Slow down your charging

If you do not have an energy monitoring system or cannot take advantage of the more advanced solutions described below, the simplest way to charge using excess solar power is to slow down your charge rate.

This will minimise the amount of grid electricity needed to charge, but it will not be perfect. If it gets cloudy or you start using power hungry appliances, the household may occasionally use more power than your solar system is generating.

Slowing down your charge rate can be achieved by adjusting the charging settings on your EV to draw less power. Alternatively, using a portable EVSE plugged into a normal 10 A powerpoint will draw less power than using a dedicated wallbox.

Third-party apps

A few third-party apps are available to optimise EV charging with excess solar power from your system. Compatibility with your EV and solar system will depend on the app, so start by reading through the getting started guides on the linked websites.

These apps also require access to control charge settings in your vehicle or EV charger along with electricity usage data to function. Some of them may still support limited functionality depending on compatibility with your solar and charging equipment.

The most popular app is Charge HQ, which works with a range of different chargers and solar, battery or energy monitoring systems. Even if your solar system is not supported, Charge HQ still works with compatible EVs or chargers to optimise charging based on renewable energy levels or wholesale grid electricity prices.

Another similar app is ev.energy, although this does not appear to support many chargers for its solar only feature. Some electricity retailers such as Origin Energy also offer smart charging features through their own apps, but these are less flexible than Charge HQ.

Wallboxes with smart solar features

Several wallboxes from different brands include features to charge your EV using excess solar energy. These wallboxes require some additional hardware to be installed in your electricity meter box to monitor the current flow between your house and the grid. The advantage is these chargers will work with any EV and type of solar system.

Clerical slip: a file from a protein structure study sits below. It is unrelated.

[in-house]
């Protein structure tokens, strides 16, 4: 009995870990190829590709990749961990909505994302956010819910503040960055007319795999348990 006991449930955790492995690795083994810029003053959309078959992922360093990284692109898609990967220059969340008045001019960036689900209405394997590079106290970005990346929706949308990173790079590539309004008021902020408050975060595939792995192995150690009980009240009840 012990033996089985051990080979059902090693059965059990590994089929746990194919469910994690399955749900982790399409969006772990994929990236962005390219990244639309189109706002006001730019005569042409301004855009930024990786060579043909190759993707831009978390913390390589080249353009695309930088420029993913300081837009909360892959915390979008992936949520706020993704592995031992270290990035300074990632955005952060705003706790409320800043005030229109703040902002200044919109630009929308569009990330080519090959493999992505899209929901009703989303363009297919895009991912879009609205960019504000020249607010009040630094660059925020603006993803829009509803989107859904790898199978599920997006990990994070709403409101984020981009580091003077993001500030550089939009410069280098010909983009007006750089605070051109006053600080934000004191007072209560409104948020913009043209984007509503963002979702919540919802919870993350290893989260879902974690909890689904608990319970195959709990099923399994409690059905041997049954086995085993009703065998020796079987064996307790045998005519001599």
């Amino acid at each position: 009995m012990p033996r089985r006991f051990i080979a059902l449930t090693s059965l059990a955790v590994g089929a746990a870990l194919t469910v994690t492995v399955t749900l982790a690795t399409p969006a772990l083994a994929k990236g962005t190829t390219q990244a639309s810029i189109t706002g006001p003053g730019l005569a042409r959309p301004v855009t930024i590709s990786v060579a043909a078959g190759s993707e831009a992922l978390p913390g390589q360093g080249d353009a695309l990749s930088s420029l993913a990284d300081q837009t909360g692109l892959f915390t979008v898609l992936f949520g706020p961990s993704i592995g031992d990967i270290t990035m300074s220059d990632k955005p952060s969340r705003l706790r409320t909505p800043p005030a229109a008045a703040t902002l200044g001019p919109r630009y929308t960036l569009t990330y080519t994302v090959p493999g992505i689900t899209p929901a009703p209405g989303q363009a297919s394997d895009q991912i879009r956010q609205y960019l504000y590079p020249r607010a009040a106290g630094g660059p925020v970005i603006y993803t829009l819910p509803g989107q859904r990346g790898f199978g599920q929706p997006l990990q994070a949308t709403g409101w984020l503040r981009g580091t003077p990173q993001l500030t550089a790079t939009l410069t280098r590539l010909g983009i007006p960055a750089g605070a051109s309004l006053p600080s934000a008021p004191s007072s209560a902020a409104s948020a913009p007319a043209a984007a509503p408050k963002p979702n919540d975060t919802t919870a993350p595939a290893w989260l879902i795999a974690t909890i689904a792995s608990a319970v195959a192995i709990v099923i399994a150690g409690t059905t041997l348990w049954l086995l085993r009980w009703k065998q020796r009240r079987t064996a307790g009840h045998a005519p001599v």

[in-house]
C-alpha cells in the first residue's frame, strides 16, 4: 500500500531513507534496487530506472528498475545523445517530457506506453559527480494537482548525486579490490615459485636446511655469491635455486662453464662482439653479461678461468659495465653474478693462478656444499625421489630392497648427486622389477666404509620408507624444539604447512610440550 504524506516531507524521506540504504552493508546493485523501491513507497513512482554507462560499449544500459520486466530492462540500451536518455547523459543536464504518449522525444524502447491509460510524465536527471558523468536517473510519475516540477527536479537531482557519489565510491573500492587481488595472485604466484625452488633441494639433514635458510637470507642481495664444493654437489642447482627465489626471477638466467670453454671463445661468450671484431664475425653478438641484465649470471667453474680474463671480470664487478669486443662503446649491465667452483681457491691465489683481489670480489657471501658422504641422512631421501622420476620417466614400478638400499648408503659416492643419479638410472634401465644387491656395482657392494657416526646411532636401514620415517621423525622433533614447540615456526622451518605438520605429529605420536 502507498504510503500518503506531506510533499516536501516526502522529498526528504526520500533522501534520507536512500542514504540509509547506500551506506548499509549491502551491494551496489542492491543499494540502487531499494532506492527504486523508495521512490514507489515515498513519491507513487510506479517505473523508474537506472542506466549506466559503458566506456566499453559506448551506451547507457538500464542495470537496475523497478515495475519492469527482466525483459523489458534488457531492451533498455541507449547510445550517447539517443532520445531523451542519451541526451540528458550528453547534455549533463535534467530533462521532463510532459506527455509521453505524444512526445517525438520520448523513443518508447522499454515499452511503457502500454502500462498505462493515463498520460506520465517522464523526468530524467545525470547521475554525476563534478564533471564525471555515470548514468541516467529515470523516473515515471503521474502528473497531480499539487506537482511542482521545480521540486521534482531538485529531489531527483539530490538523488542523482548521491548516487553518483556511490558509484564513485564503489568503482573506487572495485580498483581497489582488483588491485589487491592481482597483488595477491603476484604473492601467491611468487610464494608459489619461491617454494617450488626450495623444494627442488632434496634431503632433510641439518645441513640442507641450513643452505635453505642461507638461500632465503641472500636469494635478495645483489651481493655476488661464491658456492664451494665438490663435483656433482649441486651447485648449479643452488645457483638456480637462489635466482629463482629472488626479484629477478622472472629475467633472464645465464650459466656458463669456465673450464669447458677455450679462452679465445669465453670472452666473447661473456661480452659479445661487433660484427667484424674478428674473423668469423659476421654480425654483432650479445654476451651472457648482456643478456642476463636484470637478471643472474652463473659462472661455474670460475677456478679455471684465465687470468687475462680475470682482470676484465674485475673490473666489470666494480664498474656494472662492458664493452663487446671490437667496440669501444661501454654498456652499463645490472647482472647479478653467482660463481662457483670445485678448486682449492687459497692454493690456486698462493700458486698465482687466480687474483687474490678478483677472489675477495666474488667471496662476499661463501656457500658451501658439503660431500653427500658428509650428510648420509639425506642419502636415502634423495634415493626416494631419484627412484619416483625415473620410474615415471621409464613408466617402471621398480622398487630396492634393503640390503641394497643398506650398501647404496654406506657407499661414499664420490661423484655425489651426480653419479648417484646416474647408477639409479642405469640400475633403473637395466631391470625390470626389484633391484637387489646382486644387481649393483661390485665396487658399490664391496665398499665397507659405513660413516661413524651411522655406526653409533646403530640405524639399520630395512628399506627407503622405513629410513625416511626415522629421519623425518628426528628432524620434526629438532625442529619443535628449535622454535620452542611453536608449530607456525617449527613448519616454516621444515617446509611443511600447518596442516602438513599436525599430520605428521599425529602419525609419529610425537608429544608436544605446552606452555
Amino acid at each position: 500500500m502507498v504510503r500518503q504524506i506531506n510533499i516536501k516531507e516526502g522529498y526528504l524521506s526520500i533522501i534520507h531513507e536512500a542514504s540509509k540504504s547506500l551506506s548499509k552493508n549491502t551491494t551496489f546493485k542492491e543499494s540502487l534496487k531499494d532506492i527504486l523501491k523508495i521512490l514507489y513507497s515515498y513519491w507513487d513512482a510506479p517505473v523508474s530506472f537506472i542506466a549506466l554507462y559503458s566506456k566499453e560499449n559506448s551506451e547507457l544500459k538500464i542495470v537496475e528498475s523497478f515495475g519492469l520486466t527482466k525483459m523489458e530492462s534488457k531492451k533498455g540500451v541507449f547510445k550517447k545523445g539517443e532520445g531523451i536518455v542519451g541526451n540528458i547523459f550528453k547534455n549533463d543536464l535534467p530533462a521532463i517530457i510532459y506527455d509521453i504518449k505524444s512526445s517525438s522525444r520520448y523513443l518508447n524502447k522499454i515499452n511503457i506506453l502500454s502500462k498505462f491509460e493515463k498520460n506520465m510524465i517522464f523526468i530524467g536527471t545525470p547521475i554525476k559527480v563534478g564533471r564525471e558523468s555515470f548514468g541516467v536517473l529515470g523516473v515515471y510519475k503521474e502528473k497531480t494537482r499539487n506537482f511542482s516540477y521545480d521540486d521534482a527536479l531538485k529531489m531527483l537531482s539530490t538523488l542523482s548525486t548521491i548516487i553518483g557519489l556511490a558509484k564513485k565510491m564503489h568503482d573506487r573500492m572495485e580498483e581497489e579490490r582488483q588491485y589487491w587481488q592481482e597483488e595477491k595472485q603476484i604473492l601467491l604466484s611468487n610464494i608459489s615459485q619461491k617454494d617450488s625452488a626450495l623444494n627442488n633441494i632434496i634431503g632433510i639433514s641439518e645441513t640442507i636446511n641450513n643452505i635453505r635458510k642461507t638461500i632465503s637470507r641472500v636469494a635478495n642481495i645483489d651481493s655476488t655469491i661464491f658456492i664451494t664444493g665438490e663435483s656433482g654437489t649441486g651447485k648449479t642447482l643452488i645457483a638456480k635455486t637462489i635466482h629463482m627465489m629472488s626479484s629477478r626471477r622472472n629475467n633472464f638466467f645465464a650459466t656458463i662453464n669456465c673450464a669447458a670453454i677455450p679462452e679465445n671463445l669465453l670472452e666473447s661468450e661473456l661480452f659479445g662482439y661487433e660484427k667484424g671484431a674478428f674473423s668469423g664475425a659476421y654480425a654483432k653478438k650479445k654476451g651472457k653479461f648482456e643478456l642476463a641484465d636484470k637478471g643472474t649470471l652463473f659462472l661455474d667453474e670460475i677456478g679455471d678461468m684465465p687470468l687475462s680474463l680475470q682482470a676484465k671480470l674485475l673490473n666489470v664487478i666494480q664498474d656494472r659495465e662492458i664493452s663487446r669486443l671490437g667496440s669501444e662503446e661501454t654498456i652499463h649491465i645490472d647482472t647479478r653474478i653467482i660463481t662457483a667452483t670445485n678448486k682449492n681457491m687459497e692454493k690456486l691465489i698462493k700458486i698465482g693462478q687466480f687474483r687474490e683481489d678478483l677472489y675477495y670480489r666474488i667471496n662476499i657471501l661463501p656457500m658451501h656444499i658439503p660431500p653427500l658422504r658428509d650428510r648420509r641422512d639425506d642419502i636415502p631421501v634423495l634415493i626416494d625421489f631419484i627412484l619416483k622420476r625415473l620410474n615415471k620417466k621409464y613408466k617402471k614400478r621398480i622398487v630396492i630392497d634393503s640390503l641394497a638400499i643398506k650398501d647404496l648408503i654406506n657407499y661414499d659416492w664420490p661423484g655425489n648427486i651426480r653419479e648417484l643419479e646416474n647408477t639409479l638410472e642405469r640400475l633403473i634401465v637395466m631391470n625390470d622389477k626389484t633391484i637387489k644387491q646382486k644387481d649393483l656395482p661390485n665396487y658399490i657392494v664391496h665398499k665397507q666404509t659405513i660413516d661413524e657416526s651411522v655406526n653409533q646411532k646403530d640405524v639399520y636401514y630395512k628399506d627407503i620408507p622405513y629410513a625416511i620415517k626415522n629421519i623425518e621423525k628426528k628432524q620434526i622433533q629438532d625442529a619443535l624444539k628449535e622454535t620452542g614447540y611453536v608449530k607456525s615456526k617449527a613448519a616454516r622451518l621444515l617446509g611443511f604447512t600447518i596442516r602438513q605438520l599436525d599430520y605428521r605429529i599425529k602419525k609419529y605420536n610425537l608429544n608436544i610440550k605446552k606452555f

The most well known charger in this field is the Zappi by myenergi. Other examples that I’m aware of are Wallbox, Ocular IQ Solar and Evnex. Similar to the third-party apps above, these wallboxes are flexible and can charge your vehicle using excess solar alone or solar combined with grid power to charge quickly if necessary.

Depending on the brand of inverter your solar system uses, there are also smart EV chargers that integrate directly without the need for additional grid monitoring hardware. The SolarEdge EV Charger is an example of this.

Tesla Charge on Solar

If you are all-in on the Tesla energy ecosystem with one of their EVs and a Powerwall home battery then you can take advantage of the Charge on Solar feature. This feature can be combined with other features like scheduled charging if you have time of use tariffs or off-peak electricity rates.

Tesla charge on solar in operation (Source: Tesla)

Tesla’s Charge on Solar also allows you to set different charging limits, a lower one for minimum daily charging using grid and solar power and a higher limit that just uses excess solar. This way your vehicle will recharge to a guaranteed minimum level each day before topping up with as much excess solar power as possible.

The Charge HQ app also supports utilising two different charging limits with Tesla vehicles, so it can be used in the same way to maintain a minimum charge level from grid power before topping up with excess solar.

Tim Eden
EV & renewable energy enthusiast
May 26, 2024